After making the progressive decision to implement artificial insemination (A.I.) into your herd, there is one big word to focus on:
Stockmanship is the knowledgeable and skillful handling of livestock in a safe, efficient, effective and low stress manner (Stockmanship Journal).
While it’s important to practice good stockmanship skills whenever handling cattle, it’s especially important when you have a group of females set up for A.I. You have to realize this is the third time in 20 days the females have gone through your facilities, you have manipulated their hormones and, if you’re A.I.ing cows, there are now calves involved. That might sound like a lot of hassle, but the results next spring or fall will be well worth it!
Here are a few simple points about stockmanship during an A.I. project that will make your day much more enjoyable.
1. Get the right crew
That means the right cowboy crew. GENEX will provide you with an excellent breeding crew. You can count on that!
Get your crew involved and excited about the A.I. project before it starts. Don’t be afraid to talk to them about showing up on time, making certain someone is in charge of supplies, sharing the value of A.I. and reminding them this is a little different than branding or weaning day.
When it comes to gathering, sorting and getting cattle through the A.I. barn, nothing is worse than having people there who don’t believe in what you are doing. If your cowboy crew is excited about A.I. day, they are calmer, more patient and easier on the cattle. All these things translate to more pregnancies and more money in your pocket.
When it comes to the cowboy crew, remember less is more. Less people with more experience and patience yield better results almost every time. The right crew will be the difference in your success.
2. Facility design
When it comes to facilities, it’s not about trying to reinvent the wheel; it’s about making sure everything is in the right place so you can do more with less. With a virgin heifer A.I. project, you can usually leave everything the way it is for everyday use. Not much sorting needs to happen, and facilities are usually designed to process yearling size cattle.
With an A.I. project involving mature cows, her calf is added to the equation, but it’s not that bad! Anyone who has A.I.ed mature cows will tell you the first time they were a little uneasy, because they didn’t know what to expect. In the years to follow, it just becomes part of the process.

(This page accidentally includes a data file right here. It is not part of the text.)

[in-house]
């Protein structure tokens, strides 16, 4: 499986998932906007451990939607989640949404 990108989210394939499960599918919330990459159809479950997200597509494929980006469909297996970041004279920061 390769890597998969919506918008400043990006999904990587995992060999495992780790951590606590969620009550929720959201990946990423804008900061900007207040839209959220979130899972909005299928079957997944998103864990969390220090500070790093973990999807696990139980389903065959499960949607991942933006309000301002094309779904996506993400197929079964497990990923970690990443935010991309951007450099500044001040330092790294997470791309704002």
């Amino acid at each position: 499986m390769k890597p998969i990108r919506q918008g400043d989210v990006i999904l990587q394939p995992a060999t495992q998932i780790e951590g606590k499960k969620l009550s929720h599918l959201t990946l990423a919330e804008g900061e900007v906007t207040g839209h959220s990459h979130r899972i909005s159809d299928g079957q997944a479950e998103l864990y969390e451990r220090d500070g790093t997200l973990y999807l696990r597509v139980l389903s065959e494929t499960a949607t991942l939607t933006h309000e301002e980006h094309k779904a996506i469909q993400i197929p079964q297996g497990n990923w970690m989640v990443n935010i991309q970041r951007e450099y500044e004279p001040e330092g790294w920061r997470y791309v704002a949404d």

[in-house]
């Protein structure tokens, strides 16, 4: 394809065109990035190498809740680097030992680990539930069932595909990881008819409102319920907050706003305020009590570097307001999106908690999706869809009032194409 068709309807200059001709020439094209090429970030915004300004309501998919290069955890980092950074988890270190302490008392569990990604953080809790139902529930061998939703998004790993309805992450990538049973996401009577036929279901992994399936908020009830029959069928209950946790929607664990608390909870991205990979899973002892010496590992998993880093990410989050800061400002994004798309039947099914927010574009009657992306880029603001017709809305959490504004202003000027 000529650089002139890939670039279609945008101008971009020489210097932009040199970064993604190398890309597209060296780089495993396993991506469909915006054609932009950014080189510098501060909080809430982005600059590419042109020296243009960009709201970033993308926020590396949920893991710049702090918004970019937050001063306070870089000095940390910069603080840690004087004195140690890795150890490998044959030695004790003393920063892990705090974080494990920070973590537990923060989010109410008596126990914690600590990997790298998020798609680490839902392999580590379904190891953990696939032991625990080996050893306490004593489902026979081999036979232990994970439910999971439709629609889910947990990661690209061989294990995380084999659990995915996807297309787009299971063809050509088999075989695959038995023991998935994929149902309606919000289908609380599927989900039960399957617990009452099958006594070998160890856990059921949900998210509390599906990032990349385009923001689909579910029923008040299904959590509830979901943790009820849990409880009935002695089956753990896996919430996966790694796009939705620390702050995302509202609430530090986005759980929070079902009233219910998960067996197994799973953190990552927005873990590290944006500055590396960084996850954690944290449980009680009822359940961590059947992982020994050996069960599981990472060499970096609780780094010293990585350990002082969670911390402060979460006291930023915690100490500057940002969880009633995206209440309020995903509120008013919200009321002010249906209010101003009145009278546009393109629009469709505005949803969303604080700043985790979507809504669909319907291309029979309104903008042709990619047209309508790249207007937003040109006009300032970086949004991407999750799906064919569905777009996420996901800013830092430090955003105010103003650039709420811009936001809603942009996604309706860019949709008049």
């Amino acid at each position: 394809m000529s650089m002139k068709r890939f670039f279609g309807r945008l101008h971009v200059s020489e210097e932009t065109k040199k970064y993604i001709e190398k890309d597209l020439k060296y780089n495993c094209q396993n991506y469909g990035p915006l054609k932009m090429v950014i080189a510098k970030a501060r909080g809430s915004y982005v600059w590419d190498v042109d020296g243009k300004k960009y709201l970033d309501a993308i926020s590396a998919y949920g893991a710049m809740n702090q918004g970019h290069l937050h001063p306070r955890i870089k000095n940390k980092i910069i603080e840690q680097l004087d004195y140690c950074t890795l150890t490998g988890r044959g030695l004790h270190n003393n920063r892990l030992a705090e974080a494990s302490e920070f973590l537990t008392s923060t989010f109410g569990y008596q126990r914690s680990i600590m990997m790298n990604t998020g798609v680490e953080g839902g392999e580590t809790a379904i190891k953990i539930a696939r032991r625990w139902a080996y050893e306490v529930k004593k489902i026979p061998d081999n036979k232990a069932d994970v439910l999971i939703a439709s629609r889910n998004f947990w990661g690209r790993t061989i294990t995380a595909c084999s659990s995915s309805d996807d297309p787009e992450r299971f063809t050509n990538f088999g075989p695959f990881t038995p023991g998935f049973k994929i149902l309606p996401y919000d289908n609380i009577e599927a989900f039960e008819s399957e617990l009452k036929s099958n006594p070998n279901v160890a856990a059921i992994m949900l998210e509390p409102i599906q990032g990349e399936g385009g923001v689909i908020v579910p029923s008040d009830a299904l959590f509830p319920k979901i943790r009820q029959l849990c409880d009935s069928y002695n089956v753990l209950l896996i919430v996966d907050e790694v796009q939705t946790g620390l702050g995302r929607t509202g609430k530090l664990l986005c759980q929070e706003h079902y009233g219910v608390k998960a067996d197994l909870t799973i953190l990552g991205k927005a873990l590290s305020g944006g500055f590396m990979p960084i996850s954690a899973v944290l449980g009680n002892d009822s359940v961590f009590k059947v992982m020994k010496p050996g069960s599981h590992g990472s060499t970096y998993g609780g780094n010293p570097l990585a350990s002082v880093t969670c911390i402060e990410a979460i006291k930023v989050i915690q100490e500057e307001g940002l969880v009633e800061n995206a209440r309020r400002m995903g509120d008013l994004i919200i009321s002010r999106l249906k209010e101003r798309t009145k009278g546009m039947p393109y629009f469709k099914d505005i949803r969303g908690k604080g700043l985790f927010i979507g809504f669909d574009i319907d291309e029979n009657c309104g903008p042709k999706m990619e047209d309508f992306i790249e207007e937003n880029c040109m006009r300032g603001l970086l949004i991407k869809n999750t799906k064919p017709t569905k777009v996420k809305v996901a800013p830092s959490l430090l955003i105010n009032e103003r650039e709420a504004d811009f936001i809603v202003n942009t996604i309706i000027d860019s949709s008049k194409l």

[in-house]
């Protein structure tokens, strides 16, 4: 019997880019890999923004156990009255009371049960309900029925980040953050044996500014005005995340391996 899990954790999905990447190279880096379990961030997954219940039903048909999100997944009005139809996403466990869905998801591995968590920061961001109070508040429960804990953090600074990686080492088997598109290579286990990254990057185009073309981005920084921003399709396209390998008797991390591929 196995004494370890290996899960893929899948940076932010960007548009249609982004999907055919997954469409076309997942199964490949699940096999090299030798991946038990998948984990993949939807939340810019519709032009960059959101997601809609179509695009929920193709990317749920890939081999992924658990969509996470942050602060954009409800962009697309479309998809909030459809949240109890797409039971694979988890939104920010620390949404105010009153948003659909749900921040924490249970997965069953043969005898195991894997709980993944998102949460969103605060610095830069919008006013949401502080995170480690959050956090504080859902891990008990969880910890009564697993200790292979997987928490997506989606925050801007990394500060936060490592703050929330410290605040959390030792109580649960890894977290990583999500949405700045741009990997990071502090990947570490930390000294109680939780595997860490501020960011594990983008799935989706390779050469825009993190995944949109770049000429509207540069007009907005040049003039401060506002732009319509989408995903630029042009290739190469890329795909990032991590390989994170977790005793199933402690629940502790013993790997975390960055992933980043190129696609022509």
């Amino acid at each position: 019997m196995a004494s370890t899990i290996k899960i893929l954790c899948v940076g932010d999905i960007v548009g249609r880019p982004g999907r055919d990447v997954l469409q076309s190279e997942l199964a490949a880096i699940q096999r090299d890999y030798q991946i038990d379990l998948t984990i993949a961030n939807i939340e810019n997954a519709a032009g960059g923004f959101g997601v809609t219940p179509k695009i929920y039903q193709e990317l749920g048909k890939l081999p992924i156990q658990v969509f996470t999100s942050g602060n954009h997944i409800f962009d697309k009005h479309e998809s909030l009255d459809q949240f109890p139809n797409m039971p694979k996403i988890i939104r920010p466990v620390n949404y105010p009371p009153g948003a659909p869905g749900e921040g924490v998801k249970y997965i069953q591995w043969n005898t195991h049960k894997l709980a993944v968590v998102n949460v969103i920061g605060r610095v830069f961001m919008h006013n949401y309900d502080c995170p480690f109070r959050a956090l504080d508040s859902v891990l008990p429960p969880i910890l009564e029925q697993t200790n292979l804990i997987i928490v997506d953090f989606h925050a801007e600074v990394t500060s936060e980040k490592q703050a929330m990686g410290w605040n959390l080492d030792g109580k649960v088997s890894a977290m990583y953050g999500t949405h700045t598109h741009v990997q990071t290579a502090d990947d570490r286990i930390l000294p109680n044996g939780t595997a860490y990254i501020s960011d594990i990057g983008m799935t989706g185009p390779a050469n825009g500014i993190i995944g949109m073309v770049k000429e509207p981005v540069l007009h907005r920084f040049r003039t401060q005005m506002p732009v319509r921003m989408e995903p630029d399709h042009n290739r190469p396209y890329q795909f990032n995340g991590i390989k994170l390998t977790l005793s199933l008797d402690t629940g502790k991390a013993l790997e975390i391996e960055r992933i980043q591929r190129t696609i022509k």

GENEX can help with minor changes to your facilities to get pairs split in a safe, low stress and efficient manner. Little things, such as removing the bottom two rails of a panel for calves to go under into a separate holding pen, can be an easy add-on to any facility.
3. Cattle Handling
First things first, please do your A.I. crew a favor and check everyone’s truck, trailer and even their saddlebags to ensure every hot shot was left at home! The worst tool someone can bring to an A.I. project is a hot shot with fresh batteries.
Based on firsthand experience, standing behind cattle that have had a hot shot used on them in the alley makes for an unsafe work environment. Instead, use tools such as flag whips, sorting sticks or fiberglass poles. These items induce less stress on cattle than hot shots, and when the cattle aren’t stressed neither is the crew. Everyone wins!
It doesn’t take much to make your A.I. project a success. A little stockmanship goes a long way. Don’t be afraid to talk to your crew beforehand about what is expected, and never miss an opportunity to help correct what someone is doing in order to make things run smoother. Handling cattle is a continual learning process, and every situation is unique. Sometimes you have to be creative and think outside of the box.
If you have any questions or would like assistance on your next A.I. project, contact GENEX at 888.333.1783.